2019 Lisbon Diary: Five succesful defenders, surprise from Sweden

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1283358_G08_W01.jpgEuopean Athletics Championships, 2019, photo by EAA/ Getty Images

The 2019 EAA XC Champs featured 500 plus athletes from 39 countries and ANA in Lisbon, Portugal on Dec. 7, 2019. The following is the review of the event, courtesy of EME News.


Five succesful defenders, surprise from Sweden


LISBON (POR, Dec 8): Five of the six individual winners were successfully defending titles on a reasonably fast though undulating course at European CC Championships. Yasemin Can (senior women) and Jakob Ingebrigtsen (junior men) took their fourth successive titles. Nadia Battocletti (junior women), Jimmy Gressier (under-23 men) and Anna Moller (under-23 women) were the other Tilburg winners to triumph. Sweden´s Robel Fsiha was the surprise senior men's winner. Great Britain topped the medal table with five gold and one bronze - all team awards. In total 16 countries won medals.

LISBON (POR): At the end in total 499 runners from 39 countries plus ANA competed. That's 285 men and 214 women. With 12 relay teams that total should be increased by 48 assuming they are all athletes not also running individually. That gives a final total of 547, nine below the record of 2017. Number of countries equals the last year record. Seven countries had runners in all seven races: Spain, France, Great Britain, Ireland, Italy, Portugal and Ukraine. Four more countries were in all races apart from the relay, Austria, Czech Republic, Germany and Turkey. From Mark Butler.

LISBON (POR): Portugal star Sara Moreira was awarded at a ceremony at Parque da Bela Vista her silver medal from Helsinki 2012 European Championships. Initially she got bronze in the 5000 m, but later Ukrainian Liudmila Kovalenko was disqualified and Moreira was promoted to silver.

Race by race short reviews:

Senior men (10.2km): Aras Kaya of Turkey and Robel Fsiha of Sweden fought it out at the front before the latter pulled away on the final lap for the win in 29:59. Kaya was 11 seconds back with Yeman Crippa third in 30:21. In fifth, Andy Butchart led home GB for a closely contested team gold from Belgium and Spain. Defending champion Filip Ingebrigtsen never got into the race and finished 12th.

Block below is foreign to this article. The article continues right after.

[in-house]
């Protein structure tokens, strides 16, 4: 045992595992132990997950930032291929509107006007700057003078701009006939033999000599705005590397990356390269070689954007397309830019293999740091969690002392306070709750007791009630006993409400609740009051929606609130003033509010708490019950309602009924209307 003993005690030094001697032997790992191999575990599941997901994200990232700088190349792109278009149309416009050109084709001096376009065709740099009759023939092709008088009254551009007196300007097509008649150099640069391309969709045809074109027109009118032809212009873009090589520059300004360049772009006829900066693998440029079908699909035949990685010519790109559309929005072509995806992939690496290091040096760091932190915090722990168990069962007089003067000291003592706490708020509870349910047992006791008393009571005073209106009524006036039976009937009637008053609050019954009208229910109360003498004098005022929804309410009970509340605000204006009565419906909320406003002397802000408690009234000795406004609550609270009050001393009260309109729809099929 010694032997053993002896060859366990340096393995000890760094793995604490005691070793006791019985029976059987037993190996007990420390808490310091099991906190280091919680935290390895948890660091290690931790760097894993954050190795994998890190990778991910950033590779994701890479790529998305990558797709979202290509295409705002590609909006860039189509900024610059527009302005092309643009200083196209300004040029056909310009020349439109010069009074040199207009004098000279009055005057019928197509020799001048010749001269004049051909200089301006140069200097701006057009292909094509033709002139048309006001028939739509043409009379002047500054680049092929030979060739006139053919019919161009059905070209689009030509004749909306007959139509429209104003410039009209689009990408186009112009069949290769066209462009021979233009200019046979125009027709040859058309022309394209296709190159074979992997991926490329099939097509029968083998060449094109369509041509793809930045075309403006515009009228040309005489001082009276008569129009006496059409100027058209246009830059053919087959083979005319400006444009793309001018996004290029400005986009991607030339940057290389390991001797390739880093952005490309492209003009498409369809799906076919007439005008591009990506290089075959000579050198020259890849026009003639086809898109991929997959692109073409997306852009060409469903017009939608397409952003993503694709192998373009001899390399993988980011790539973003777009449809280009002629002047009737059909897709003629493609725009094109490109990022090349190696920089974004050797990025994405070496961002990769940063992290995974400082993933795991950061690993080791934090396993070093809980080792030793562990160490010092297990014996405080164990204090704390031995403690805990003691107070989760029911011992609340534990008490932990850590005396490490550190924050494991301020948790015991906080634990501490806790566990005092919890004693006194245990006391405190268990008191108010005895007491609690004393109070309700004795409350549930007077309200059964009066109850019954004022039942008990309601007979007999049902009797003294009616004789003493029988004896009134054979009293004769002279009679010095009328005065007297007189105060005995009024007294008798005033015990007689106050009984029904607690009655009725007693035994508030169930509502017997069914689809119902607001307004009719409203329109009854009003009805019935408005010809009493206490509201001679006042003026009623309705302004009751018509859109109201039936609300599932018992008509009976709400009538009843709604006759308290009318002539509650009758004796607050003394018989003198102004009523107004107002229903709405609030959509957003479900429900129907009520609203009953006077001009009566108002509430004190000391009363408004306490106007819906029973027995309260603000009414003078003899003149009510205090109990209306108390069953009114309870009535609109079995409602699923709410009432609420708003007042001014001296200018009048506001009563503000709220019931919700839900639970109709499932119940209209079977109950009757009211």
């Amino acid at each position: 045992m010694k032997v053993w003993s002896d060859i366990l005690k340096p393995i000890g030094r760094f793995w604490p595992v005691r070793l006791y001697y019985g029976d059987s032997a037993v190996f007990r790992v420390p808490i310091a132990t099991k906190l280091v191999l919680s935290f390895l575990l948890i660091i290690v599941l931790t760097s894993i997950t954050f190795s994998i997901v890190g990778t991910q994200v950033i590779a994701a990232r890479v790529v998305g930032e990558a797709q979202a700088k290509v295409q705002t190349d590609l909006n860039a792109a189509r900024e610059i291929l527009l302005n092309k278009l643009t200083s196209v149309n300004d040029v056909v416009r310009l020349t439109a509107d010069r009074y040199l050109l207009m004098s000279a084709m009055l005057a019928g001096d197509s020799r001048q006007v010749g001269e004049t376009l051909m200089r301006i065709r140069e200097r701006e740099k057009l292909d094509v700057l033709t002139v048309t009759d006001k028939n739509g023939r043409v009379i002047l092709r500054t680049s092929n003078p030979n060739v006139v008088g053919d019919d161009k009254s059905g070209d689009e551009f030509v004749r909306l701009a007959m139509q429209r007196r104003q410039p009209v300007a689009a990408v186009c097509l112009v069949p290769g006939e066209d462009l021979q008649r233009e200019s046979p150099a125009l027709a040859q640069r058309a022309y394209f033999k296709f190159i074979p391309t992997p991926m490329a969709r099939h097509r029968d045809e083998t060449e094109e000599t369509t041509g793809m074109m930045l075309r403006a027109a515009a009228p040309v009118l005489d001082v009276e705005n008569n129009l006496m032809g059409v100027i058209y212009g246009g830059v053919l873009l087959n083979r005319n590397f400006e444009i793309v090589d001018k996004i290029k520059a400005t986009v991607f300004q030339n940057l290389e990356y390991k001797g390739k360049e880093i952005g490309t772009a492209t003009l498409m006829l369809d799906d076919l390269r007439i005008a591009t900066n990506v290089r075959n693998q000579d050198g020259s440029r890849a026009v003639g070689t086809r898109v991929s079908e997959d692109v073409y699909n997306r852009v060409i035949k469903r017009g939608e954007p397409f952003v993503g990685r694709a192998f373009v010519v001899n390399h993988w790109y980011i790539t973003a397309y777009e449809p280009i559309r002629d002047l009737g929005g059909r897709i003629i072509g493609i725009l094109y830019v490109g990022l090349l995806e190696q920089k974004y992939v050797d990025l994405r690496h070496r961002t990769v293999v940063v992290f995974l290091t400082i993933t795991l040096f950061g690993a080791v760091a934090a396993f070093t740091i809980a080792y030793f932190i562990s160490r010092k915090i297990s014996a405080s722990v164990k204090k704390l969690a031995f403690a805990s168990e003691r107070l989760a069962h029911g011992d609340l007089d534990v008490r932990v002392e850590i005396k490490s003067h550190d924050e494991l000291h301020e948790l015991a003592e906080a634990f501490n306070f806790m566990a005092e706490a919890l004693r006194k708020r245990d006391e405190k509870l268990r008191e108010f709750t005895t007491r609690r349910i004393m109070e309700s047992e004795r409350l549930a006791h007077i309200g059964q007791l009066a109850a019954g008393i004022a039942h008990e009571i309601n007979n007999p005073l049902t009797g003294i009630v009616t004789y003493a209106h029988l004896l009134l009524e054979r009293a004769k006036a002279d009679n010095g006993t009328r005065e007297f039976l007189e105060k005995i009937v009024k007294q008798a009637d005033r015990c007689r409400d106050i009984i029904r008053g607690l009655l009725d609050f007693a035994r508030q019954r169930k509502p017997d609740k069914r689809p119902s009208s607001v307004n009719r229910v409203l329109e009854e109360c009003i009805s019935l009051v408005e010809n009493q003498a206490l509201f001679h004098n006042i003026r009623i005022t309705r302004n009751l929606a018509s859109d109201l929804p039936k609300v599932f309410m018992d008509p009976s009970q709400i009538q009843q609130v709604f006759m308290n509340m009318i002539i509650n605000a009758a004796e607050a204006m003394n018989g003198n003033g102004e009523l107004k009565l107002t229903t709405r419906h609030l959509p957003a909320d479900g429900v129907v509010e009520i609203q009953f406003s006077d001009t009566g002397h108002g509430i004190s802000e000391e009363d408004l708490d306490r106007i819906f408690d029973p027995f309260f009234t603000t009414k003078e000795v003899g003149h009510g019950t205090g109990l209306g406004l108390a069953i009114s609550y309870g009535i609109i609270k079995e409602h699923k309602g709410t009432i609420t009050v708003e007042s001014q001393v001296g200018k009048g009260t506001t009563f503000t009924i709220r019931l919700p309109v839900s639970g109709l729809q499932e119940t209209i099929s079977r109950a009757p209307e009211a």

Senior women (8.2km): The dominant Yasemin Can of Turkey pulled away before halfway to clock 26:52, 15 seconds ahead of Karoline Bjerkeli Grovdal, who ended her series of four consecutive bronzes. Sweden's Samrawit Mengsteab was surprise third in 27:43. Britain were convincing team winners on 26 points ahead of the 41 of Ireland and 43 of Portugal.

Under-23 men (8.2km): France's Jimmy Gressier collected his third straight title after pulling clear on the penultimate lap. He slowed down to a walk before the line but still placed eight seconds ahead of runner-up Serbia's Elzan Bibic in 24:17. Third was Spain's Abdessamad Oukhelfen in 24:34. France comfortably won the team gold ahead of Italy and then Germany.

Under-23 women (6.2km): Denmark's Anna Emelie Moller was the most dominant winner of the day, coming home 39 seconds clear of the field in 20:30. Jasmijn Lau of Netherlands was second as she helped her team to gold. Ireland's Stephanie Cotter was third in 21:15 as she boosted her country to silvers. Britain took the other medal.

Under-20 men (6.2km): Norway's Jakob Ingebrigtsen was predictably untroubled as he held off the early pace and eventually clocked 18:20. Runner-up was Turkey's Ayetullah Aslanhan (18:58) and third was Ireland's Efrem Gidey (19:01). Britain took team gold from Norway and Ireland.

Under-20 women (4.2km): Italy's Nadia Battocletti left it late to come away from Slovenia's Klara Lukan and win by three seconds in 13:58. Mariana Machado of Portugal was third in 14:10. Great Britain pipped Italy to gold due to their last counters as both shared 29 points in front of France.

Mixed relay (4x1500m): Britain led from leg one via Sarah McDonald with Belarus chasing all the way as James McMurray, Alex Bell and Jonny Davies completed the job to clock 17:55 with a six-second margin. France were third with 18:05.

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